|Title||Synthesis and crosscutting topics|
|Publication Type||Journal Article|
|Year of Publication||2016|
|Authors||Farrington J.W, Burns K.A, Leinen M.S|
|Type of Article||Article|
|Keywords||horizon oil-spill; persistence; petroleum-hydrocarbons; polycyclic aromatic-hydrocarbons; risk-assessment; sediments|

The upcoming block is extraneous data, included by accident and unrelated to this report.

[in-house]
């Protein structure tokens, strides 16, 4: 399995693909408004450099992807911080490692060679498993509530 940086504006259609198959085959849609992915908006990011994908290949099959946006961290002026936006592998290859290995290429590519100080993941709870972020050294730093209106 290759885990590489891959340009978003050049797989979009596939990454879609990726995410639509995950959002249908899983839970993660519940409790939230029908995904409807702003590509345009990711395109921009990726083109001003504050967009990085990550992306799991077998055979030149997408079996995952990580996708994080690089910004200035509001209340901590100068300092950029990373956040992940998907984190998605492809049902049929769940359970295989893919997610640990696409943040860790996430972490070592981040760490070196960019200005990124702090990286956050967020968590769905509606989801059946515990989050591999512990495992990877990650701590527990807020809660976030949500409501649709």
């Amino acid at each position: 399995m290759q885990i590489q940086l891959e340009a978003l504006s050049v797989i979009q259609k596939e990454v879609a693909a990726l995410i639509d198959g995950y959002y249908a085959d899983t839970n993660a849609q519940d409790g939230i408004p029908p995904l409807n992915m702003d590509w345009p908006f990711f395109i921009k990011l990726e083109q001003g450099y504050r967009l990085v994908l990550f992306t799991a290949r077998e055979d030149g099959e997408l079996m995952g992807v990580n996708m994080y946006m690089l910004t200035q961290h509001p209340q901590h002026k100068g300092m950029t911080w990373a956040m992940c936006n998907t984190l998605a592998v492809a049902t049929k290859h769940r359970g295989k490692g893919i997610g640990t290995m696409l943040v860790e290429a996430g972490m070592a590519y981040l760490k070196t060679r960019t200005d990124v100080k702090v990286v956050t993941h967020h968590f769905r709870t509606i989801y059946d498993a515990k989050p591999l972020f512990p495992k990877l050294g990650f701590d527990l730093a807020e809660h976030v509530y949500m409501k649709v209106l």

In recent years, there have been significant advances in fluid dynamics/physical oceanography, microbiology, weathering, remote sensing, and analytical chemistry as they pertain to the fate and effects of oil spills. Effects of the Deepwater Horizon oil spill on water column organisms and ecosystems have been difficult to ascertain. Laboratory experiments have expanded understanding of oil effects on phytoplankton and zooplankton. "Marine oil snow" has been identified as a significant factor in the fate of oil chemicals and their deposition with sediments. Oil chemicals and their effects on 24 km(2) of mud-benthic communities surrounding the well site, and in a few other areas, have lasted several years. Some deep-sea corals have also been affected for several years, and oil chemicals and their effects in heavily oiled marsh areas are projected to last a decade or longer. Lightly oiled marsh areas have recovered or are recovering. Research about use of dispersants highlights the need to update the 2005 National Research Council study of dispersant use on oil spills. Ongoing research should provide some closure for the issues of long-term effects on fisheries and marine mammals, and impacts on human health. Practical uses of this new knowledge are discussed briefly.